2. Glanz K, Yaroch AL. Strategies for increasing fruit and vegetable intake in grocery stores and communities: policy, pricing, and environmental change. Prev Med. 2004;39:S75-S80.
  3. French SA, Jeffrey R, Story M, Hannan P, Snyder MP. A pricing strategy to Promote low-fat snack choices through vending machines. Am J Public Health. 1997;87:849-851.
  4. French SA, Jeffrey R, Story M, et al. Pricing and promotion effects on low-fat vending snack purchases: the CHIPS Study. Am J Publ Health. 2001;91:112-117.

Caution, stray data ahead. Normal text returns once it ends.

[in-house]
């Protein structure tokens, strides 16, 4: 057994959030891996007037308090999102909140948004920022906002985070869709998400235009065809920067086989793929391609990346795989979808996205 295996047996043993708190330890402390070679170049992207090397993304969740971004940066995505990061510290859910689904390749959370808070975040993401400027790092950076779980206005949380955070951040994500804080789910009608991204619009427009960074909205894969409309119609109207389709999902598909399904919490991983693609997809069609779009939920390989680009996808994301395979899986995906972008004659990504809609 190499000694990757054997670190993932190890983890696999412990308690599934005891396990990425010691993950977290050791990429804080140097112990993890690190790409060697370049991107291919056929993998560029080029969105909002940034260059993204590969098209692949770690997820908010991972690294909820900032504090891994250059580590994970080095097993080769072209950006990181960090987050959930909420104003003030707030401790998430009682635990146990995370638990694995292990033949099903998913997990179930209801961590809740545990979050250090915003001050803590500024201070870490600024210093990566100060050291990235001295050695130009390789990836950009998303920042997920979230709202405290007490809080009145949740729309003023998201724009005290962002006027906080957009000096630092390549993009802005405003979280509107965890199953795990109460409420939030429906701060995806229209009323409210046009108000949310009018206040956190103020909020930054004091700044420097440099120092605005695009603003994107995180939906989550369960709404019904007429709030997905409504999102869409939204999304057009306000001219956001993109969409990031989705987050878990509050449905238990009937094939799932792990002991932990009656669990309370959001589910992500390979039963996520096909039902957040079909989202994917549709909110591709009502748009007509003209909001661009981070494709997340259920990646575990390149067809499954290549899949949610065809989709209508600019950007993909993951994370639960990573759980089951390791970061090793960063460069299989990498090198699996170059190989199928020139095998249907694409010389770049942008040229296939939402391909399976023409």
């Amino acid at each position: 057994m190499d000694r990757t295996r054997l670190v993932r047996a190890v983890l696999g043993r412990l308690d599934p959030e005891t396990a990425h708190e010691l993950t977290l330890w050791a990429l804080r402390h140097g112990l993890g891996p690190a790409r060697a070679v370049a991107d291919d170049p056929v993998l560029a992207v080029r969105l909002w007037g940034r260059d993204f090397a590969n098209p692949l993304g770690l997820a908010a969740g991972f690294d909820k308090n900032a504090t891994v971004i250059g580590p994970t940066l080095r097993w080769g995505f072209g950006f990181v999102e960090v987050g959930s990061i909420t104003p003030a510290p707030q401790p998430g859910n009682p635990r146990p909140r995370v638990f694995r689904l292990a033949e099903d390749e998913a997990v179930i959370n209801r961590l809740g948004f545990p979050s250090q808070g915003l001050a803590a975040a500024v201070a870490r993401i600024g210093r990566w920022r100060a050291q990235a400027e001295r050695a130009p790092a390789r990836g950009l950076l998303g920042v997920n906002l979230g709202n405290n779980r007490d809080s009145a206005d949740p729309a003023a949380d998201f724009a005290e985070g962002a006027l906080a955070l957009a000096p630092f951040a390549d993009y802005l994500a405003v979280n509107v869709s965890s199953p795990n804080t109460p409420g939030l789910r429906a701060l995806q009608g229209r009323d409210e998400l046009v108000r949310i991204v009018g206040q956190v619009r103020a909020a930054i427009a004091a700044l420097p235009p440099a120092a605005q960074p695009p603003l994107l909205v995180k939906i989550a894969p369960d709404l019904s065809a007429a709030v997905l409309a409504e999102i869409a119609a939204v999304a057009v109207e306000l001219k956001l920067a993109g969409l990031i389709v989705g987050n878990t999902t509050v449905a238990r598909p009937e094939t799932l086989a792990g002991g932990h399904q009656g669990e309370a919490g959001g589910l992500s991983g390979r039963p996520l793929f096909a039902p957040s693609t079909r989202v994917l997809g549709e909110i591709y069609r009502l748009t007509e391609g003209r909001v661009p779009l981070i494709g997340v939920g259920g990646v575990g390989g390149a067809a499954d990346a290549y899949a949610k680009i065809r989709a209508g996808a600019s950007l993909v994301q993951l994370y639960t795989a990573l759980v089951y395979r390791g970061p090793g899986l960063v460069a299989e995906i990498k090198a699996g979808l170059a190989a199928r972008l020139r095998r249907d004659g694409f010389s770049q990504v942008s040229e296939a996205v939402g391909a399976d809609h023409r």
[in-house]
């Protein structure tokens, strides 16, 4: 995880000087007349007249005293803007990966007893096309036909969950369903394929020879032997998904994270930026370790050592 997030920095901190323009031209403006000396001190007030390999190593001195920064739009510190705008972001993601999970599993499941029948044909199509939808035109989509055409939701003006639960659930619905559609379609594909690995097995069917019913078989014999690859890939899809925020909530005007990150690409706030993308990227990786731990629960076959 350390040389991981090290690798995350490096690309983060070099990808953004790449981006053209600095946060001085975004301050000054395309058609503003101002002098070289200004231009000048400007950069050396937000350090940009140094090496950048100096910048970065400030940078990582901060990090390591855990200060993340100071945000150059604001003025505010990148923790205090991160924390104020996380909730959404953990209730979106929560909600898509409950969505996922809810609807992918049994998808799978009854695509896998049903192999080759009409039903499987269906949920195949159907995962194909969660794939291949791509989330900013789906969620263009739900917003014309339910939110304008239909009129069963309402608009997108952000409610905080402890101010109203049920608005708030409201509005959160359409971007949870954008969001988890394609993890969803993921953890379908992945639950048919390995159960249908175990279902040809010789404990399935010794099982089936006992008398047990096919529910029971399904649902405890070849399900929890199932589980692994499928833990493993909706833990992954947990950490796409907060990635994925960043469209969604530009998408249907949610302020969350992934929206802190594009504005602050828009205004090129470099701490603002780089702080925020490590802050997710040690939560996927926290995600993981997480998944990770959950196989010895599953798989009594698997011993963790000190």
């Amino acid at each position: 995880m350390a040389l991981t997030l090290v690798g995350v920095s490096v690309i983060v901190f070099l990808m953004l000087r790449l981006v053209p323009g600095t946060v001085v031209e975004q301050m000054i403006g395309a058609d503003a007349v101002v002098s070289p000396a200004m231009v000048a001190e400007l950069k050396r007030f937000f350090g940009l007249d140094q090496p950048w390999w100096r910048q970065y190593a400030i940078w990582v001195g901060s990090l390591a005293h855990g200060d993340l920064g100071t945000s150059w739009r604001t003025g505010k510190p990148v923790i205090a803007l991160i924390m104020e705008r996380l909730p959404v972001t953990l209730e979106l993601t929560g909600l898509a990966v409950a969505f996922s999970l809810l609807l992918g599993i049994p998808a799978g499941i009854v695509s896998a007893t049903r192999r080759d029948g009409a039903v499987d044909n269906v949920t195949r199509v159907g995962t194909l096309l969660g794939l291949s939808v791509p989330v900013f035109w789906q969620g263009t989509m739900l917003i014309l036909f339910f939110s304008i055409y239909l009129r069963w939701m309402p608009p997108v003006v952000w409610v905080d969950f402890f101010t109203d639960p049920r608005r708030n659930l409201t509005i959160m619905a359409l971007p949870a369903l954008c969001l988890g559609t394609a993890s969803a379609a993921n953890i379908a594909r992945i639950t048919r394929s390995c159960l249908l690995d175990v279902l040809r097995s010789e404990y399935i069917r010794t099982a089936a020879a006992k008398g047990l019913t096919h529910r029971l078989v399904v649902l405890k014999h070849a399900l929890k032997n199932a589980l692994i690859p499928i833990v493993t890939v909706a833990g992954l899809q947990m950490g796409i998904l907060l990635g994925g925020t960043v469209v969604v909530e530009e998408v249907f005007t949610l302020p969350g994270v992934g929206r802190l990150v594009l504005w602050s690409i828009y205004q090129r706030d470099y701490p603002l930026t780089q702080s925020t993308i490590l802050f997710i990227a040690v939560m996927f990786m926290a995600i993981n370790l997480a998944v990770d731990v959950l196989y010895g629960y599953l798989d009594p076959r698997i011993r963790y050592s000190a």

5. Balsam A, Webber D, Oehlke B. The Farmers’ Market Coupon Program for low-income elders. J Nutr Elder. 1994;13:35-42.
  6. Anliker JA, Winnie M, Drake LT. An evaluation of the Connecticut Farmers’ Market coupon program. J Nutr Educ. 1992;24:185-1991.
  7. Institute of Medicine. WIC Food Packages: Time for a Change. Washington, DC: National Academy Press; 2005.
  8. US Department of Agriculture, Economic Research Service. Briefing rooms: the WIC program. Available at: http://www.ers.usda.gov/Briefing/WIC. Accessed March 16, 2005.
Return